Richard and Francis Lockridge’s Pamela and Jerry North series is one I have somewhat neglected. A couple of years ago I read the 14th novel in the series, Murder in a Hurry (1950), but finding it rather average I have not returned to the series until today.
Today’s read combines two popular interests: cats and tennis, which converge in the murder of John Blanchard, who one Saturday judges at a cat show and acts as a linesman in a tennis match. In both activities he manages to make himself unpopular and to complete his train of unpopularity he has also found the time to write a letter to the Sunday Times, heavily criticising the chair of an anti-vivisection committee. All of which Pamela and Jerry find out in their usual casual manner and are not hugely surprised when they hear of his death the next day. There is a wide range of suspects including a potential gold digger, an impoverished old friend and an irate tennis player, to name but a few. The chapters alternate between the Norths and the work of the police, with the bulk of the investigating being achieved by the latter. Though of course there are chapters where the two investigating bodies join and there is a wonderfully funny scene where they are all involved in trying to catch a cat.
Initially I was a bit concerned with the nature of the dialogue; Pamela and Jerry over breakfast have a tendency to talk in a very abbreviated and therefore very cryptic manner – perhaps regular readers of the series may find such conversation less confusing. Thankfully though this problem ceased after a couple of pages and everyone started making much more sense. There is a lot to like in this book. It’s a great read for when you’re feeling rather tired, (as I was), since it is a quick and easy read, with a steady pace throughout. Its choice of milieus engage reader interest and I like how they link to the potential murder weapon used. Using two milieus, (cats and tennis), means Lockridge have a fuller range of characters, which are well drawn. The Norths, although amateur sleuths, fit into the case plausibly enough and don’t overdo their role and I also enjoyed the understated humour they can bring to a scene. This is not a mystery which knocks your socks off, but considering it is the 24th in the series, I think it is an enjoyable enough mystery and I definitely think I enjoyed this mystery more than Murder in a Hurry. The ending was a little rushed and aided by info not readily available to the reader, but this book doesn’t commit this fault any more than many other mystery novels do.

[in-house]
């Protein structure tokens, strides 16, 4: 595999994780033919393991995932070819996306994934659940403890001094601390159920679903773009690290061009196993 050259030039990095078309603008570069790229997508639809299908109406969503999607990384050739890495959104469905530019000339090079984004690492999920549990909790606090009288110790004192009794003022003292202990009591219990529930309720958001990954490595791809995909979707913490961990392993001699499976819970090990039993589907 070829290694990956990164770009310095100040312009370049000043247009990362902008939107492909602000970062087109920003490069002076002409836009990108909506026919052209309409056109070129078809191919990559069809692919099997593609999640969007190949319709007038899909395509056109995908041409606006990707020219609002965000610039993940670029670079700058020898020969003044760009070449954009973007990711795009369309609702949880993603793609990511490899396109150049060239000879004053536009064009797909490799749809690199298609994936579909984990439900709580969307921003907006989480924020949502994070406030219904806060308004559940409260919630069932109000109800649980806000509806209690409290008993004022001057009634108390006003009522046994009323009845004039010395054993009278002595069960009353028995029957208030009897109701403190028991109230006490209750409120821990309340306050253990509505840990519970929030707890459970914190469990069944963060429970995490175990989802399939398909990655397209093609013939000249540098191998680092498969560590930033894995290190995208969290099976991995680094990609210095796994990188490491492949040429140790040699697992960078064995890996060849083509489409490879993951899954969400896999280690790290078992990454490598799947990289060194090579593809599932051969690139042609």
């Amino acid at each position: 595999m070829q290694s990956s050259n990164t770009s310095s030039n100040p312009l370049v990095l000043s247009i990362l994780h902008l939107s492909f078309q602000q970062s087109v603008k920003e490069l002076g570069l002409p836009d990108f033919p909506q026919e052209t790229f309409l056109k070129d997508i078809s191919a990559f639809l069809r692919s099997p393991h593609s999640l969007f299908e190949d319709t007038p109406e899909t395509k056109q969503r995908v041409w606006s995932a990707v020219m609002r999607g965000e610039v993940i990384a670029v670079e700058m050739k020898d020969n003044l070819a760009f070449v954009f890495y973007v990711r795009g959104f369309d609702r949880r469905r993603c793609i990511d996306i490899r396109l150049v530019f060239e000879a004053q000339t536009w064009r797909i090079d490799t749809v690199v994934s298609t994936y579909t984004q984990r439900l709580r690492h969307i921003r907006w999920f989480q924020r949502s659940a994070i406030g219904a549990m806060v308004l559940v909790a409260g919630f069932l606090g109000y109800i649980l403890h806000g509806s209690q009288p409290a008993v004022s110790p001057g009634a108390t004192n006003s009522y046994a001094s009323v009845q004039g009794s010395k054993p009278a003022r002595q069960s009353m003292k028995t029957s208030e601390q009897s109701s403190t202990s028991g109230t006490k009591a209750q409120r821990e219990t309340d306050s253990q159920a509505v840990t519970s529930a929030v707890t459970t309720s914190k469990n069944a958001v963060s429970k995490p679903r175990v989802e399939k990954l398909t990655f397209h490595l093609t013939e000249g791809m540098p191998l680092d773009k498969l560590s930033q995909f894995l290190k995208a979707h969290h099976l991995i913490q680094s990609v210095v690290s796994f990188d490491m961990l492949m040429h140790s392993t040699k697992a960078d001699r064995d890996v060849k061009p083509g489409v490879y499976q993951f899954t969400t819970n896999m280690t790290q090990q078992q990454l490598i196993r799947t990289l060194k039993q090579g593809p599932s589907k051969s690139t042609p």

All in all I think I will try and get back to this series again this year, so if you have any recommendations let me know!
Vintage Mystery Scavenger Hunt Item (Silver Card): Cat